Dan Neault: Well, what I would encourage organizations to do is to change the way they think about data protection. Rather than just look at the small subset of high-value known business-critical data, use AI and specifically machine learning tools to monitor user and app activity across the entire data environment. ML is ideal. So we're fortunate to have it, because it's all but limitless in scale. It doesn't get fatigued or distracted and always gets smarter. Because then it can establish a baseline of normal activity and at the same time highlight anything that goes outside that for high judgment people to take a look at. Because, in this way, we can have people do what people do best: design these systems and then be high judgment looking at the alerts. And then have the computers take a look statistically about, huh, this is different, not quite sure why this is different, but it's different. Human, go take a look at it and tell me if there's something going on, before the breach ever happens, or before the access even happens.

Dave Bittner: That's Dan Neault from Imperva. [ Music ] And it is always my pleasure to welcome back to the show Robert M Lee. He is the CEO at Dragos. Rob, I have been seeing a lot of these news stories about record-breaking heat waves, and that brought to mind the question of how that affects folks in the critical infrastructure world. When you have these outside forces, and perhaps to a degree that they have not seen these sorts of outside forces, how does that affect an approach to security?

Robert Lee: To a massive level, it impacts the facilities and those companies all kind of weave it into security. But even before we talk about security, we have extreme weather events, extreme cold or extreme hot, especially if it's continual for any amount of time, your operating parameters change. And those operating parameters can mean everything from, I can no longer operate -- like maybe I've got, you know, what we saw in Texas where there were certain facilities were so cold that they basically froze portions of their generating capability, or couldn't do like wind and solar to be able to generate the electricity that they need for the grid there. Or I might have such high heat that technically I could operate the gas turbine, as an example, but the heat exchange is going to be so insane that the price to actually operate it is just cost prohibitive, of I am no longer efficiently generating electricity there. Then you take it into other sectors. If it is so hot that the trucks can't get into the manufacturing bay or sit there on the tarmac of sorts, you know, the pavement, very long, because then the tires start melting against. You know, it's like just anything you can think of from logistics to generating electricity to the change of the physical environment has on the physics for how we're doing wastewater treatment facilities or the rate that a product will move through a pipeline, like all of these things can have huge impacts. And our asset owners and operators are very good about operating through weather events that they've been able to plan for. But ones that they're either not able to plan for or not allowed to resource against because it's such a far-off issue, then we shouldn't be surprised when our infrastructure sort of hits challenges. I think that's some of the irony about the Texas incident from the cold weather event they had and ERCOT and all that. There were some of those utilities that went to the Public Utilities Commission years before that and said, hey, we really need to winterize our generation equipment. And the Public Utility Commission was like, what are you talking about, it's Texas, it's warm, baby, whoo-hoo!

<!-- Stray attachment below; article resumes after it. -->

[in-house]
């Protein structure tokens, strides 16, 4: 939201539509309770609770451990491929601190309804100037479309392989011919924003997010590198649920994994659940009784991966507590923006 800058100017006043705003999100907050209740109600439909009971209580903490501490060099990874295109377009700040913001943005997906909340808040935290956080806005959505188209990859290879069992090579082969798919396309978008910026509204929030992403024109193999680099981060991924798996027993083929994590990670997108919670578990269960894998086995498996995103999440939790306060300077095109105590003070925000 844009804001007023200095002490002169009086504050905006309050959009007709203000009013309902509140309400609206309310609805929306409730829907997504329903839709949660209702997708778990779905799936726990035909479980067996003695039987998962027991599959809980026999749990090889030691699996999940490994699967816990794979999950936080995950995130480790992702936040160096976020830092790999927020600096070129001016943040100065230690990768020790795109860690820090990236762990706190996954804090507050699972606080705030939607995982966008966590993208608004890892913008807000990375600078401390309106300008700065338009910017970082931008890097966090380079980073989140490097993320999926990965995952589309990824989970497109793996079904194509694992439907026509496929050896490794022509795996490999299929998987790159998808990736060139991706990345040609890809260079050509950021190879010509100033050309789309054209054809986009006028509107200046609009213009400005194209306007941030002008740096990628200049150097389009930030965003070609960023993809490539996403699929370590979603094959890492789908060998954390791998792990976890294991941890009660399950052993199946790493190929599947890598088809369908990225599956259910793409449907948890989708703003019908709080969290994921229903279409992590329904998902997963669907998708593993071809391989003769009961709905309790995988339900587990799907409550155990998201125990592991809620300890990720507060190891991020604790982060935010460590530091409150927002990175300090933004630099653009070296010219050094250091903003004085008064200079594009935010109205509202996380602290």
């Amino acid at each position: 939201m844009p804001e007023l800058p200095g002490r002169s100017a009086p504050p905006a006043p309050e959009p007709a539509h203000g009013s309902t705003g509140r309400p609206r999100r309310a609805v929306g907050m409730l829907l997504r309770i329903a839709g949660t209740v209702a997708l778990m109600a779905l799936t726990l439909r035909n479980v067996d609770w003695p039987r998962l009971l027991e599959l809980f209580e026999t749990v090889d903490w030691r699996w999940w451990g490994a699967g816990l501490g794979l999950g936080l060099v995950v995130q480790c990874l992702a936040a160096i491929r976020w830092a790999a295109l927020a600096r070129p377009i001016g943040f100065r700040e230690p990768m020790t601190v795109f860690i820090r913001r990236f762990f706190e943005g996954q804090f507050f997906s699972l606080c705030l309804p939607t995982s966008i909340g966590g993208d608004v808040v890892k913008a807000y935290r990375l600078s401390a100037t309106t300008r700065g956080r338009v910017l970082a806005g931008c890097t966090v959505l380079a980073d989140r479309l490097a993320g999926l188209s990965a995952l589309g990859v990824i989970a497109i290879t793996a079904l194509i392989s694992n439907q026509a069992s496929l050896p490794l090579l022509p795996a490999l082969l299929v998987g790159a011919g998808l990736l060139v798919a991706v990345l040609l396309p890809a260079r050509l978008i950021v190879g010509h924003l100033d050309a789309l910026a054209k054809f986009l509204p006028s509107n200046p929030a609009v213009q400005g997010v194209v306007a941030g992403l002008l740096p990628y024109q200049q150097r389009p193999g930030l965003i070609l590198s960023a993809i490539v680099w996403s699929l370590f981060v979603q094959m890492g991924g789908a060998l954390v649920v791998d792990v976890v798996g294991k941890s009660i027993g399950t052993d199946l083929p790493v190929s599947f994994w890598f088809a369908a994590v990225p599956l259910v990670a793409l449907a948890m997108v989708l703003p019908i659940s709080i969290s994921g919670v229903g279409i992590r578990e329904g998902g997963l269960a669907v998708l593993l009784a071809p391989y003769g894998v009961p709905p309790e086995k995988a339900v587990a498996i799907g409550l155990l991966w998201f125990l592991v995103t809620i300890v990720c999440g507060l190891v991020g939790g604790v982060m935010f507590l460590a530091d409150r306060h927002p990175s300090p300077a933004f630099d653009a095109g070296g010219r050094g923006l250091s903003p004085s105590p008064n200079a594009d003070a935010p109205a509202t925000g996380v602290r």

Dave Bittner: Right, right.